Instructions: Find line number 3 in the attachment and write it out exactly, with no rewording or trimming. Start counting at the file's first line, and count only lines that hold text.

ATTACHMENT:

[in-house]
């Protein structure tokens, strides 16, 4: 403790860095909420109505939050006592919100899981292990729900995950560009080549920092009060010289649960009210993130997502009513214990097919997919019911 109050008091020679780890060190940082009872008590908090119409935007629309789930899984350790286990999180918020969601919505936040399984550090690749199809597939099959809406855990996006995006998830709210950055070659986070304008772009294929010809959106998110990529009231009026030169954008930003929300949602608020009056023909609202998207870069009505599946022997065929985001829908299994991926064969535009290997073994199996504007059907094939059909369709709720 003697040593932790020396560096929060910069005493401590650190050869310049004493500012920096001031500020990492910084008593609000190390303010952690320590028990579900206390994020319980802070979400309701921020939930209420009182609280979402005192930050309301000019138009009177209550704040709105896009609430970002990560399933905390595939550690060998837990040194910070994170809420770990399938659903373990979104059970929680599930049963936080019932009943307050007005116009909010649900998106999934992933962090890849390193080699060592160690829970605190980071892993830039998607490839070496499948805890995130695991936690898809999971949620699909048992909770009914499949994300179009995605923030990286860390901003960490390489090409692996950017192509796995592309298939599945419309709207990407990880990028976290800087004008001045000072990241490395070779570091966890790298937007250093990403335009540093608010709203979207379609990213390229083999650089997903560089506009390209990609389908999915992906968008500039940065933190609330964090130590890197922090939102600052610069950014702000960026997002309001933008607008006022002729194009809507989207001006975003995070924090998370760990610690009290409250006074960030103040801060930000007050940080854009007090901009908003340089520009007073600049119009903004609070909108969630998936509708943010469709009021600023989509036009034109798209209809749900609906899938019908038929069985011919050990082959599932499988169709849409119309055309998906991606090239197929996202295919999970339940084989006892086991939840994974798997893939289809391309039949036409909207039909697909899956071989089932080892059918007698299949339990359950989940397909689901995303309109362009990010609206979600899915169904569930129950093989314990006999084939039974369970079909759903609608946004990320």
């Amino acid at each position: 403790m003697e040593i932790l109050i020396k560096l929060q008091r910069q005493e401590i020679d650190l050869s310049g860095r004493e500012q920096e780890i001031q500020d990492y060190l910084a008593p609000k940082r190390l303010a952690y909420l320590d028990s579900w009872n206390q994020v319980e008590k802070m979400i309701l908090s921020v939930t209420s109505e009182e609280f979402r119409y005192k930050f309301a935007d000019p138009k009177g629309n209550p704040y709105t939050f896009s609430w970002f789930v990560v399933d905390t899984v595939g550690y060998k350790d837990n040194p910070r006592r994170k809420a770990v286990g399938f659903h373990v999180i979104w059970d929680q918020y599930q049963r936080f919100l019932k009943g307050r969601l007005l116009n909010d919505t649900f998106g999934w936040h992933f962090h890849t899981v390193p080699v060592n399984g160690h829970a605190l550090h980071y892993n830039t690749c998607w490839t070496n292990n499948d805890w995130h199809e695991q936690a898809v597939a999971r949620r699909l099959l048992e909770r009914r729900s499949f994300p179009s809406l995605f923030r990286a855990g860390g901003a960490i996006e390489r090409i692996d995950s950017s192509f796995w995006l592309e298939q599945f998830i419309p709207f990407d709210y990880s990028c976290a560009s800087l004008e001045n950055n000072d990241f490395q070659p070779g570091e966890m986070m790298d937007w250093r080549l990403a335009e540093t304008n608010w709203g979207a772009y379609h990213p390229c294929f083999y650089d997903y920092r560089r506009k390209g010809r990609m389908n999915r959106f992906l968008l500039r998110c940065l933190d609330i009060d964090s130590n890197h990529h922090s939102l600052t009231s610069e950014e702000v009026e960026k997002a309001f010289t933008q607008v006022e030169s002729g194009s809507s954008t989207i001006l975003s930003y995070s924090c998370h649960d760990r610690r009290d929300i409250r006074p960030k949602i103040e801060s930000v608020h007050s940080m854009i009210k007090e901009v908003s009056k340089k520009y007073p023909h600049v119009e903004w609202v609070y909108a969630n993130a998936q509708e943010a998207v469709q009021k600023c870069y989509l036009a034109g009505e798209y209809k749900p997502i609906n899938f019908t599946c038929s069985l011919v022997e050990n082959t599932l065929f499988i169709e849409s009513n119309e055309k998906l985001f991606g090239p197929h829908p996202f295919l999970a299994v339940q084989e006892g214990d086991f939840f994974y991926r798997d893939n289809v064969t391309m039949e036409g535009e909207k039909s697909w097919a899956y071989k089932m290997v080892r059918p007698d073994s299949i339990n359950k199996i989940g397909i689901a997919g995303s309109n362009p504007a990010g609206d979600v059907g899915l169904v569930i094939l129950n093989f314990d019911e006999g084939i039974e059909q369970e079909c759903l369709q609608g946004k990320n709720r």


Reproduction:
């Amino acid at each position: 403790m003697e040593i932790l109050i020396k560096l929060q008091r910069q005493e401590i020679d650190l050869s310049g860095r004493e500012q920096e780890i001031q500020d990492y060190l910084a008593p609000k940082r190390l303010a952690y909420l320590d028990s579900w009872n206390q994020v319980e008590k802070m979400i309701l908090s921020v939930t209420s109505e009182e609280f979402r119409y005192k930050f309301a935007d000019p138009k009177g629309n209550p704040y709105t939050f896009s609430w970002f789930v990560v399933d905390t899984v595939g550690y060998k350790d837990n040194p910070r006592r994170k809420a770990v286990g399938f659903h373990v999180i979104w059970d929680q918020y599930q049963r936080f919100l019932k009943g307050r969601l007005l116009n909010d919505t649900f998106g999934w936040h992933f962090h890849t899981v390193p080699v060592n399984g160690h829970a605190l550090h980071y892993n830039t690749c998607w490839t070496n292990n499948d805890w995130h199809e695991q936690a898809v597939a999971r949620r699909l099959l048992e909770r009914r729900s499949f994300p179009s809406l995605f923030r990286a855990g860390g901003a960490i996006e390489r090409i692996d995950s950017s192509f796995w995006l592309e298939q599945f998830i419309p709207f990407d709210y990880s990028c976290a560009s800087l004008e001045n950055n000072d990241f490395q070659p070779g570091e966890m986070m790298d937007w250093r080549l990403a335009e540093t304008n608010w709203g979207a772009y379609h990213p390229c294929f083999y650089d997903y920092r560089r506009k390209g010809r990609m389908n999915r959106f992906l968008l500039r998110c940065l933190d609330i009060d964090s130590n890197h990529h922090s939102l600052t009231s610069e950014e702000v009026e960026k997002a309001f010289t933008q607008v006022e030169s002729g194009s809507s954008t989207i001006l975003s930003y995070s924090c998370h649960d760990r610690r009290d929300i409250r006074p960030k949602i103040e801060s930000v608020h007050s940080m854009i009210k007090e901009v908003s009056k340089k520009y007073p023909h600049v119009e903004w609202v609070y909108a969630n993130a998936q509708e943010a998207v469709q009021k600023c870069y989509l036009a034109g009505e798209y209809k749900p997502i609906n899938f019908t599946c038929s069985l011919v022997e050990n082959t599932l065929f499988i169709e849409s009513n119309e055309k998906l985001f991606g090239p197929h829908p996202f295919l999970a299994v339940q084989e006892g214990d086991f939840f994974y991926r798997d893939n289809v064969t391309m039949e036409g535009e909207k039909s697909w097919a899956y071989k089932m290997v080892r059918p007698d073994s299949i339990n359950k199996i989940g397909i689901a997919g995303s309109n362009p504007a990010g609206d979600v059907g899915l169904v569930i094939l129950n093989f314990d019911e006999g084939i039974e059909q369970e079909c759903l369709q609608g946004k990320n709720r």